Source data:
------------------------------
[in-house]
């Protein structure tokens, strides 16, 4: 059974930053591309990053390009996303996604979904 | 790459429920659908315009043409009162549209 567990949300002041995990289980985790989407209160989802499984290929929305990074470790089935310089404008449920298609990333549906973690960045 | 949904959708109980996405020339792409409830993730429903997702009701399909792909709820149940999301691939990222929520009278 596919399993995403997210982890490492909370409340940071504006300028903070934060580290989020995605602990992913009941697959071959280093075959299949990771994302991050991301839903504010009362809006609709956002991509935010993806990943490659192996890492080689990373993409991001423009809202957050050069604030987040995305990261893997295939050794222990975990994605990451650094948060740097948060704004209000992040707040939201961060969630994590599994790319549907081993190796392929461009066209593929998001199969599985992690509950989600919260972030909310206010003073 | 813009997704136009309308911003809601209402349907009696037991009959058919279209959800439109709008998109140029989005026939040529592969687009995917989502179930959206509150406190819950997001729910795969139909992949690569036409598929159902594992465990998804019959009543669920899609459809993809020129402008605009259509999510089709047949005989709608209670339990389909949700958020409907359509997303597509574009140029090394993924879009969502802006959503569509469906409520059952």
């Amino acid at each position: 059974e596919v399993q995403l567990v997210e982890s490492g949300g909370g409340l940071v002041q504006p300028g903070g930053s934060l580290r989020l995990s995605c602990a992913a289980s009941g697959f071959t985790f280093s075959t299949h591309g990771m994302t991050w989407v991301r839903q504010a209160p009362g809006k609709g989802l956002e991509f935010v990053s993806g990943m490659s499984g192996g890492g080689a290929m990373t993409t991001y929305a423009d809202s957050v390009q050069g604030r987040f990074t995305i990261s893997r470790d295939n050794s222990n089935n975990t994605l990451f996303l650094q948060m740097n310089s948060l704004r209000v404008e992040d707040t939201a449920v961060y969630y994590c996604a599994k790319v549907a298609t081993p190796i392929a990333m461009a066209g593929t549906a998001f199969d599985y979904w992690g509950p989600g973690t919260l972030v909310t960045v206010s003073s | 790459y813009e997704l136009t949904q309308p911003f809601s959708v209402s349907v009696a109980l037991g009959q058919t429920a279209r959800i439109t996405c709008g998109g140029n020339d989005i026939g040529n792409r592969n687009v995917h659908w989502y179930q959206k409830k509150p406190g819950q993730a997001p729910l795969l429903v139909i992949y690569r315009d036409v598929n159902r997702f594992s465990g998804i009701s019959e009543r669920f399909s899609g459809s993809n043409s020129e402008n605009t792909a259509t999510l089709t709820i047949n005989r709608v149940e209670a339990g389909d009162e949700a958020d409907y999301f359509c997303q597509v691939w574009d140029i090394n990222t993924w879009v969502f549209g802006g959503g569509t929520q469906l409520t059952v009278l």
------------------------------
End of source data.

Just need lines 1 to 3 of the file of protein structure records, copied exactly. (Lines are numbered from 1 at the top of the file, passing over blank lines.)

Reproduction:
[in-house]
């Protein structure tokens, strides 16, 4: 059974930053591309990053390009996303996604979904 | 790459429920659908315009043409009162549209 567990949300002041995990289980985790989407209160989802499984290929929305990074470790089935310089404008449920298609990333549906973690960045 | 949904959708109980996405020339792409409830993730429903997702009701399909792909709820149940999301691939990222929520009278 596919399993995403997210982890490492909370409340940071504006300028903070934060580290989020995605602990992913009941697959071959280093075959299949990771994302991050991301839903504010009362809006609709956002991509935010993806990943490659192996890492080689990373993409991001423009809202957050050069604030987040995305990261893997295939050794222990975990994605990451650094948060740097948060704004209000992040707040939201961060969630994590599994790319549907081993190796392929461009066209593929998001199969599985992690509950989600919260972030909310206010003073 | 813009997704136009309308911003809601209402349907009696037991009959058919279209959800439109709008998109140029989005026939040529592969687009995917989502179930959206509150406190819950997001729910795969139909992949690569036409598929159902594992465990998804019959009543669920899609459809993809020129402008605009259509999510089709047949005989709608209670339990389909949700958020409907359509997303597509574009140029090394993924879009969502802006959503569509469906409520059952």
């Amino acid at each position: 059974e596919v399993q995403l567990v997210e982890s490492g949300g909370g409340l940071v002041q504006p300028g903070g930053s934060l580290r989020l995990s995605c602990a992913a289980s009941g697959f071959t985790f280093s075959t299949h591309g990771m994302t991050w989407v991301r839903q504010a209160p009362g809006k609709g989802l956002e991509f935010v990053s993806g990943m490659s499984g192996g890492g080689a290929m990373t993409t991001y929305a423009d809202s957050v390009q050069g604030r987040f990074t995305i990261s893997r470790d295939n050794s222990n089935n975990t994605l990451f996303l650094q948060m740097n310089s948060l704004r209000v404008e992040d707040t939201a449920v961060y969630y994590c996604a599994k790319v549907a298609t081993p190796i392929a990333m461009a066209g593929t549906a998001f199969d599985y979904w992690g509950p989600g973690t919260l972030v909310t960045v206010s003073s | 790459y813009e997704l136009t949904q309308p911003f809601s959708v209402s349907v009696a109980l037991g009959q058919t429920a279209r959800i439109t996405c709008g998109g140029n020339d989005i026939g040529n792409r592969n687009v995917h659908w989502y179930q959206k409830k509150p406190g819950q993730a997001p729910l795969l429903v139909i992949y690569r315009d036409v598929n159902r997702f594992s465990g998804i009701s019959e009543r669920f399909s899609g459809s993809n043409s020129e402008n605009t792909a259509t999510l089709t709820i047949n005989r709608v149940e209670a339990g389909d009162e949700a958020d409907y999301f359509c997303q597509v691939w574009d140029i090394n990222t993924w879009v969502f549209g802006g959503g569509t929520q469906l409520t059952v009278l």